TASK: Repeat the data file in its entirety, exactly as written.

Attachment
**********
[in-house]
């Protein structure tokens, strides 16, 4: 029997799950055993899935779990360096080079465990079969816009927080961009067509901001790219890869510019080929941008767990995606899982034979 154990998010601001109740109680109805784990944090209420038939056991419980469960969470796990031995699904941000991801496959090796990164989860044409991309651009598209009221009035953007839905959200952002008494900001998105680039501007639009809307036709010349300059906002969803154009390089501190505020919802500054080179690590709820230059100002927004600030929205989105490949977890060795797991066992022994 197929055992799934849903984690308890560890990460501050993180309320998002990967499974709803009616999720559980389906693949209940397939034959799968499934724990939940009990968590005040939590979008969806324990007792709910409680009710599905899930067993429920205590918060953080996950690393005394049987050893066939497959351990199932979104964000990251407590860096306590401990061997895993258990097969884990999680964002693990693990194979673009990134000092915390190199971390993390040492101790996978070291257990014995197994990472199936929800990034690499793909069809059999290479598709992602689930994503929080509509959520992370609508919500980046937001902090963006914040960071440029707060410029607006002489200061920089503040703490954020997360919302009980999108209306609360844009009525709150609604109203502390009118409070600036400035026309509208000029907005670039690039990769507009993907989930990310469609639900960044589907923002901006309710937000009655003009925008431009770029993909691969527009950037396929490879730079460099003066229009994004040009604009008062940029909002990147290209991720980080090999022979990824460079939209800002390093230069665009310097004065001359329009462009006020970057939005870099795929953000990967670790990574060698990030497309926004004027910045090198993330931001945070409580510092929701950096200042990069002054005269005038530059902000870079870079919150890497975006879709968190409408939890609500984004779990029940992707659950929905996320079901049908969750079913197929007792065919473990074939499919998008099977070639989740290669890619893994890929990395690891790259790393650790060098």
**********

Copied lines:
[in-house]
């Protein structure tokens, strides 16, 4: 029997799950055993899935779990360096080079465990079969816009927080961009067509901001790219890869510019080929941008767990995606899982034979 154990998010601001109740109680109805784990944090209420038939056991419980469960969470796990031995699904941000991801496959090796990164989860044409991309651009598209009221009035953007839905959200952002008494900001998105680039501007639009809307036709010349300059906002969803154009390089501190505020919802500054080179690590709820230059100002927004600030929205989105490949977890060795797991066992022994 197929055992799934849903984690308890560890990460501050993180309320998002990967499974709803009616999720559980389906693949209940397939034959799968499934724990939940009990968590005040939590979008969806324990007792709910409680009710599905899930067993429920205590918060953080996950690393005394049987050893066939497959351990199932979104964000990251407590860096306590401990061997895993258990097969884990999680964002693990693990194979673009990134000092915390190199971390993390040492101790996978070291257990014995197994990472199936929800990034690499793909069809059999290479598709992602689930994503929080509509959520992370609508919500980046937001902090963006914040960071440029707060410029607006002489200061920089503040703490954020997360919302009980999108209306609360844009009525709150609604109203502390009118409070600036400035026309509208000029907005670039690039990769507009993907989930990310469609639900960044589907923002901006309710937000009655003009925008431009770029993909691969527009950037396929490879730079460099003066229009994004040009604009008062940029909002990147290209991720980080090999022979990824460079939209800002390093230069665009310097004065001359329009462009006020970057939005870099795929953000990967670790990574060698990030497309926004004027910045090198993330931001945070409580510092929701950096200042990069002054005269005038530059902000870079870079919150890497975006879709968190409408939890609500984004779990029940992707659950929905996320079901049908969750079913197929007792065919473990074939499919998008099977070639989740290669890619893994890929990395690891790259790393650790060098």